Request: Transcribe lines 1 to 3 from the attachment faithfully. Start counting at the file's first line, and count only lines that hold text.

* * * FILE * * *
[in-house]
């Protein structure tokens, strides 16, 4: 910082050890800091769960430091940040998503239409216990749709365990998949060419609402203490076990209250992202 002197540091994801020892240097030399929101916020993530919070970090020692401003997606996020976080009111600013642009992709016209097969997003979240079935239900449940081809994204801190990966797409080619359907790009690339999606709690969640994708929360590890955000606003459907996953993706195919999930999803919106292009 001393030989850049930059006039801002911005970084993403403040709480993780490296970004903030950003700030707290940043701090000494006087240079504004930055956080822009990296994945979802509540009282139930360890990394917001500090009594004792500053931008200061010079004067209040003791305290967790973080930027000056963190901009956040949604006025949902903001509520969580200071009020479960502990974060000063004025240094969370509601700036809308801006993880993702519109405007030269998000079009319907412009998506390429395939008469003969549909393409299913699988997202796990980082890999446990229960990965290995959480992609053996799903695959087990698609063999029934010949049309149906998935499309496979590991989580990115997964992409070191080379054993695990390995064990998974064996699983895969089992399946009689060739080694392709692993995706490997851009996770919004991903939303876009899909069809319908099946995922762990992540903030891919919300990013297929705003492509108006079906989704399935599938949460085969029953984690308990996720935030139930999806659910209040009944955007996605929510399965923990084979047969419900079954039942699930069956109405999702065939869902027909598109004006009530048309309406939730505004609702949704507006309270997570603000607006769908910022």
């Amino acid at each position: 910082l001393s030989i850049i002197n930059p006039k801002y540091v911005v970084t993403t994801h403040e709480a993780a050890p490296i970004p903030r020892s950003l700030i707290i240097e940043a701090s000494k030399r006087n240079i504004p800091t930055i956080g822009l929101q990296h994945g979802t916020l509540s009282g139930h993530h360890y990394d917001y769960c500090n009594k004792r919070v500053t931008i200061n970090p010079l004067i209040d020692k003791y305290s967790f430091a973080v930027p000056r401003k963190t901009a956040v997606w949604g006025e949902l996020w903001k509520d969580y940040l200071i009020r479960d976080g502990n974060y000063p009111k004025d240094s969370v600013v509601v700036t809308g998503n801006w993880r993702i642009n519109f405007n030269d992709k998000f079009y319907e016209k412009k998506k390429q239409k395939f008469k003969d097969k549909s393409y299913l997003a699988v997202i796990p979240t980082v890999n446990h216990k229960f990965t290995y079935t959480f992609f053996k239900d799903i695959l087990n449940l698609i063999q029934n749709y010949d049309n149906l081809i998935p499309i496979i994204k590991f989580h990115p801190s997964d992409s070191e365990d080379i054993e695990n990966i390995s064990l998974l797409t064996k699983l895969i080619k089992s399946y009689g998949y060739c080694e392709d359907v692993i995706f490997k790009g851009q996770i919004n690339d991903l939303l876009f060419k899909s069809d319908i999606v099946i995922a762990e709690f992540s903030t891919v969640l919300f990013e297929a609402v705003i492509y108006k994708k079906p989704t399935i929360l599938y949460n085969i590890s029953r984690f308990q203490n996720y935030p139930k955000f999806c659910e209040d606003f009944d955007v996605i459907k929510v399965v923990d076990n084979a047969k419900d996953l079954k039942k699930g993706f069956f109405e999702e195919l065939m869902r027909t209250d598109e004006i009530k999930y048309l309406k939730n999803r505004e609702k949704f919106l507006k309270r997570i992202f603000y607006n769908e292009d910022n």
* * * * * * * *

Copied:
[in-house]
């Protein structure tokens, strides 16, 4: 910082050890800091769960430091940040998503239409216990749709365990998949060419609402203490076990209250992202 002197540091994801020892240097030399929101916020993530919070970090020692401003997606996020976080009111600013642009992709016209097969997003979240079935239900449940081809994204801190990966797409080619359907790009690339999606709690969640994708929360590890955000606003459907996953993706195919999930999803919106292009 001393030989850049930059006039801002911005970084993403403040709480993780490296970004903030950003700030707290940043701090000494006087240079504004930055956080822009990296994945979802509540009282139930360890990394917001500090009594004792500053931008200061010079004067209040003791305290967790973080930027000056963190901009956040949604006025949902903001509520969580200071009020479960502990974060000063004025240094969370509601700036809308801006993880993702519109405007030269998000079009319907412009998506390429395939008469003969549909393409299913699988997202796990980082890999446990229960990965290995959480992609053996799903695959087990698609063999029934010949049309149906998935499309496979590991989580990115997964992409070191080379054993695990390995064990998974064996699983895969089992399946009689060739080694392709692993995706490997851009996770919004991903939303876009899909069809319908099946995922762990992540903030891919919300990013297929705003492509108006079906989704399935599938949460085969029953984690308990996720935030139930999806659910209040009944955007996605929510399965923990084979047969419900079954039942699930069956109405999702065939869902027909598109004006009530048309309406939730505004609702949704507006309270997570603000607006769908910022």
């Amino acid at each position: 910082l001393s030989i850049i002197n930059p006039k801002y540091v911005v970084t993403t994801h403040e709480a993780a050890p490296i970004p903030r020892s950003l700030i707290i240097e940043a701090s000494k030399r006087n240079i504004p800091t930055i956080g822009l929101q990296h994945g979802t916020l509540s009282g139930h993530h360890y990394d917001y769960c500090n009594k004792r919070v500053t931008i200061n970090p010079l004067i209040d020692k003791y305290s967790f430091a973080v930027p000056r401003k963190t901009a956040v997606w949604g006025e949902l996020w903001k509520d969580y940040l200071i009020r479960d976080g502990n974060y000063p009111k004025d240094s969370v600013v509601v700036t809308g998503n801006w993880r993702i642009n519109f405007n030269d992709k998000f079009y319907e016209k412009k998506k390429q239409k395939f008469k003969d097969k549909s393409y299913l997003a699988v997202i796990p979240t980082v890999n446990h216990k229960f990965t290995y079935t959480f992609f053996k239900d799903i695959l087990n449940l698609i063999q029934n749709y010949d049309n149906l081809i998935p499309i496979i994204k590991f989580h990115p801190s997964d992409s070191e365990d080379i054993e695990n990966i390995s064990l998974l797409t064996k699983l895969i080619k089992s399946y009689g998949y060739c080694e392709d359907v692993i995706f490997k790009g851009q996770i919004n690339d991903l939303l876009f060419k899909s069809d319908i999606v099946i995922a762990e709690f992540s903030t891919v969640l919300f990013e297929a609402v705003i492509y108006k994708k079906p989704t399935i929360l599938y949460n085969i590890s029953r984690f308990q203490n996720y935030p139930k955000f999806c659910e209040d606003f009944d955007v996605i459907k929510v399965v923990d076990n084979a047969k419900d996953l079954k039942k699930g993706f069956f109405e999702e195919l065939m869902r027909t209250d598109e004006i009530k999930y048309l309406k939730n999803r505004e609702k949704f919106l507006k309270r997570i992202f603000y607006n769908e292009d910022n």